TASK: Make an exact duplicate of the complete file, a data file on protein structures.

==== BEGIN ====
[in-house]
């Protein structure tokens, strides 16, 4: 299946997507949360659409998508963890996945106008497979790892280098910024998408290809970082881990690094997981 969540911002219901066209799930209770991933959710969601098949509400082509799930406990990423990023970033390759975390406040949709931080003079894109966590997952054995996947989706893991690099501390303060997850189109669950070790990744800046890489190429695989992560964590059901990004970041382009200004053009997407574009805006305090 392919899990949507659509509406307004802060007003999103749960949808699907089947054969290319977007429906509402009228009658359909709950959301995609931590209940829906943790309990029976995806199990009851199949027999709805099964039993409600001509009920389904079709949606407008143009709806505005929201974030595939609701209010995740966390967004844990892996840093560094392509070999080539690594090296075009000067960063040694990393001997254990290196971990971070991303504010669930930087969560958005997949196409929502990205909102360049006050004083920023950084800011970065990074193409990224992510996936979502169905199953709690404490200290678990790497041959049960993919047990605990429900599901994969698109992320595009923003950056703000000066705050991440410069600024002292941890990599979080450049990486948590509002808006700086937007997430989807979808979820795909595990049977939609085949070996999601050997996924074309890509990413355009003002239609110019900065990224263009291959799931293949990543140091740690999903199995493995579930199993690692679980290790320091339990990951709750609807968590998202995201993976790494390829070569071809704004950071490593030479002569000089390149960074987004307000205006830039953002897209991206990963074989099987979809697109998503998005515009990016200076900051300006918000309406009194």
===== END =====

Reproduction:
[in-house]
């Protein structure tokens, strides 16, 4: 299946997507949360659409998508963890996945106008497979790892280098910024998408290809970082881990690094997981 969540911002219901066209799930209770991933959710969601098949509400082509799930406990990423990023970033390759975390406040949709931080003079894109966590997952054995996947989706893991690099501390303060997850189109669950070790990744800046890489190429695989992560964590059901990004970041382009200004053009997407574009805006305090 392919899990949507659509509406307004802060007003999103749960949808699907089947054969290319977007429906509402009228009658359909709950959301995609931590209940829906943790309990029976995806199990009851199949027999709805099964039993409600001509009920389904079709949606407008143009709806505005929201974030595939609701209010995740966390967004844990892996840093560094392509070999080539690594090296075009000067960063040694990393001997254990290196971990971070991303504010669930930087969560958005997949196409929502990205909102360049006050004083920023950084800011970065990074193409990224992510996936979502169905199953709690404490200290678990790497041959049960993919047990605990429900599901994969698109992320595009923003950056703000000066705050991440410069600024002292941890990599979080450049990486948590509002808006700086937007997430989807979808979820795909595990049977939609085949070996999601050997996924074309890509990413355009003002239609110019900065990224263009291959799931293949990543140091740690999903199995493995579930199993690692679980290790320091339990990951709750609807968590998202995201993976790494390829070569071809704004950071490593030479002569000089390149960074987004307000205006830039953002897209991206990963074989099987979809697109998503998005515009990016200076900051300006918000309406009194």